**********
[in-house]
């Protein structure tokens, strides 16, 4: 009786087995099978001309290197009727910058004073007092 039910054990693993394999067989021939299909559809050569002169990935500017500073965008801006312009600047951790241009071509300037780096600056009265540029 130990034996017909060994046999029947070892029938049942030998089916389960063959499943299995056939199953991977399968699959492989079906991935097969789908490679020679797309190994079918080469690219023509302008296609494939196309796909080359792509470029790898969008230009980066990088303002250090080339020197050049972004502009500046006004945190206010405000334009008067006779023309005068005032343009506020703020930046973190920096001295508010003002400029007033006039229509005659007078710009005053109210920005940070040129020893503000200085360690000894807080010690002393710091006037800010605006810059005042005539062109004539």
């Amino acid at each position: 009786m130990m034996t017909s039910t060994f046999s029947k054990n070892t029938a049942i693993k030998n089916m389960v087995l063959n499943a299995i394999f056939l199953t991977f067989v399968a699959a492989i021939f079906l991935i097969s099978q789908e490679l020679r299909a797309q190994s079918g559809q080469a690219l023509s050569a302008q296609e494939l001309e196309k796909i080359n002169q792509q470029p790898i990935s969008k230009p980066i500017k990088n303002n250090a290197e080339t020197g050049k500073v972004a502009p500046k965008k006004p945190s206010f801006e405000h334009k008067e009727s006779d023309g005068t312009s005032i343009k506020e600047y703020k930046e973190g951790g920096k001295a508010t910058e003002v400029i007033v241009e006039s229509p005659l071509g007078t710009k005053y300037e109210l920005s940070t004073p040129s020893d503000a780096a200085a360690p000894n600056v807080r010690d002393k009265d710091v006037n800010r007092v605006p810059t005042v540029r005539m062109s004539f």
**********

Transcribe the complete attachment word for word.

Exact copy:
[in-house]
């Protein structure tokens, strides 16, 4: 009786087995099978001309290197009727910058004073007092 039910054990693993394999067989021939299909559809050569002169990935500017500073965008801006312009600047951790241009071509300037780096600056009265540029 130990034996017909060994046999029947070892029938049942030998089916389960063959499943299995056939199953991977399968699959492989079906991935097969789908490679020679797309190994079918080469690219023509302008296609494939196309796909080359792509470029790898969008230009980066990088303002250090080339020197050049972004502009500046006004945190206010405000334009008067006779023309005068005032343009506020703020930046973190920096001295508010003002400029007033006039229509005659007078710009005053109210920005940070040129020893503000200085360690000894807080010690002393710091006037800010605006810059005042005539062109004539």
């Amino acid at each position: 009786m130990m034996t017909s039910t060994f046999s029947k054990n070892t029938a049942i693993k030998n089916m389960v087995l063959n499943a299995i394999f056939l199953t991977f067989v399968a699959a492989i021939f079906l991935i097969s099978q789908e490679l020679r299909a797309q190994s079918g559809q080469a690219l023509s050569a302008q296609e494939l001309e196309k796909i080359n002169q792509q470029p790898i990935s969008k230009p980066i500017k990088n303002n250090a290197e080339t020197g050049k500073v972004a502009p500046k965008k006004p945190s206010f801006e405000h334009k008067e009727s006779d023309g005068t312009s005032i343009k506020e600047y703020k930046e973190g951790g920096k001295a508010t910058e003002v400029i007033v241009e006039s229509p005659l071509g007078t710009k005053y300037e109210l920005s940070t004073p040129s020893d503000a780096a200085a360690p000894n600056v807080r010690d002393k009265d710091v006037n800010r007092v605006p810059t005042v540029r005539m062109s004539f």